HYDERABAD: It was a day of direct interaction with science for the 150-odd students from the Sangamitra high school, Nizampet, when they visited the Institute of Life Sciences (ILS) at the University of Hyderabad. The students were at the institute to learn about research and development in the field of pharma and biotech sectors, on the occasion of the institute’s fifth anniversary.
“I am amazed by the commonly seen zebra fish and the fact that their DNA almost matches humans,” said Chanakya Kumar, a student, talking about the zebra fish which was used as an animal model like rats, rabbits and guinea pigs.
“Getting to see the functioning of a very expensive equipment like the centrifuge and chromatography machines and also the fluorescence microscope in laboratories of international standards was a great experience,” said Feroz Ahmed, another student.
The children also saw a film on malaria, and witnessed a few tests which are conducted to check the safety and effectiveness of drugs at the research level.
Dr Kiranam Chatti, a senior scientist at the institute said that their institute was one of its kind in the country to use Zebra fishes as an animal model to study the effectiveness of drugs on humans, though the practice is quite common in the west.
“Frequent interactions with school students will give a boost to those who are really interested in Science, especially now when more students are moving towards Engineering and IT,” he pointed out.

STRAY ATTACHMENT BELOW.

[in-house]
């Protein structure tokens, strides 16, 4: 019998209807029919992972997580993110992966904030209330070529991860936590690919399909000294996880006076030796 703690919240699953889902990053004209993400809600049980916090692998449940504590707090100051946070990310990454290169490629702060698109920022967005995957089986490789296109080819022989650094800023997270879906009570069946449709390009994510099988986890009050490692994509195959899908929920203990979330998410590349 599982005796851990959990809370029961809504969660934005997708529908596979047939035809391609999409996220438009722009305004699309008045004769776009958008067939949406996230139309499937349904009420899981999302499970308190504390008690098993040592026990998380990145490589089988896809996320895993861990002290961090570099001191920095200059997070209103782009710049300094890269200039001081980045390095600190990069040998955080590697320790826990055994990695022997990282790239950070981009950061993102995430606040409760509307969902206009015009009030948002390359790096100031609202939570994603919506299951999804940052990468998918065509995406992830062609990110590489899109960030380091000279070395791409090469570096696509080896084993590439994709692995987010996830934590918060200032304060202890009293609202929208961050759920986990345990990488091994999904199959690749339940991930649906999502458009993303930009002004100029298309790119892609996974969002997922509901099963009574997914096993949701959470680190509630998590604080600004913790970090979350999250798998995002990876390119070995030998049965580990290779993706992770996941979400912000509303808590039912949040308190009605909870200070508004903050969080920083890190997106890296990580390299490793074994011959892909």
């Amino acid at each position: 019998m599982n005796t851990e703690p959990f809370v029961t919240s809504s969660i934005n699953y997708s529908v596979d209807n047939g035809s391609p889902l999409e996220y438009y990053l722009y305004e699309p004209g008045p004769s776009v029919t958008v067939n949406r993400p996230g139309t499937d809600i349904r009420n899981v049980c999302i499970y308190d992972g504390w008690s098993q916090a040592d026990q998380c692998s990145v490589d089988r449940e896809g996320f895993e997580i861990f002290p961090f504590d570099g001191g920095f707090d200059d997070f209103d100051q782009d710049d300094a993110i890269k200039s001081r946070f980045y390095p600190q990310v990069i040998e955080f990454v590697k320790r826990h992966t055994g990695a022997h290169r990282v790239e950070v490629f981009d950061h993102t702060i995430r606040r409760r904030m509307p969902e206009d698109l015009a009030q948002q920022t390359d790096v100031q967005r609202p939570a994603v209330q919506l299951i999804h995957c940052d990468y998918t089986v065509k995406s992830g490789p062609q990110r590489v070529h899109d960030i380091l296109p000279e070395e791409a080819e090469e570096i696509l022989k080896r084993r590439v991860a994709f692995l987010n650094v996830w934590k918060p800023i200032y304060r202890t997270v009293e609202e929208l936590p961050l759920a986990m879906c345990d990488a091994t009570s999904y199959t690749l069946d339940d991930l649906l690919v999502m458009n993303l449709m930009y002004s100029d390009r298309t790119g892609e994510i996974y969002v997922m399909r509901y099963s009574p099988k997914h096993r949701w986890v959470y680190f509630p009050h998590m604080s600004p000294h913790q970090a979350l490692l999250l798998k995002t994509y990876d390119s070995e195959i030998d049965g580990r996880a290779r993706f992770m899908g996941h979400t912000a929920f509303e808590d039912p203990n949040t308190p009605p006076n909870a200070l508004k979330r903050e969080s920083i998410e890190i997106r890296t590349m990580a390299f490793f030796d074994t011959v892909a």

As part of reaching out to the public and to create awareness, the institute is starting a fellowship program for people interested in the subject to write about the recent developments in the field in the local language so that it could be taken to the rural people.
“We are planning a popular science magazine in Telugu to create awareness about diseases and developments in the field of medicine,” said Prof Javed Iqbal, director, ILS. Also, the institute is planning future summer camps for school and college students interested in science apart from regular projects. ‘The institute was set up on the lines of ISB in terms of converting innovation into commercial viability, to bridge the gap between scientific research at the academic and the industry level. Research in fundamental areas of biology and chemistry here aims at finding solutions to diseases like diabetes, cancer, tuberculosis, inflammatory and infectious diseases etc.,” said Prof Iqbal adding that they had the responsibility of making science popular among students and rural masses.
With around 35 doctoral scholars and faculty from academic and industry backgrounds, the institute also has four companies within its incubation program.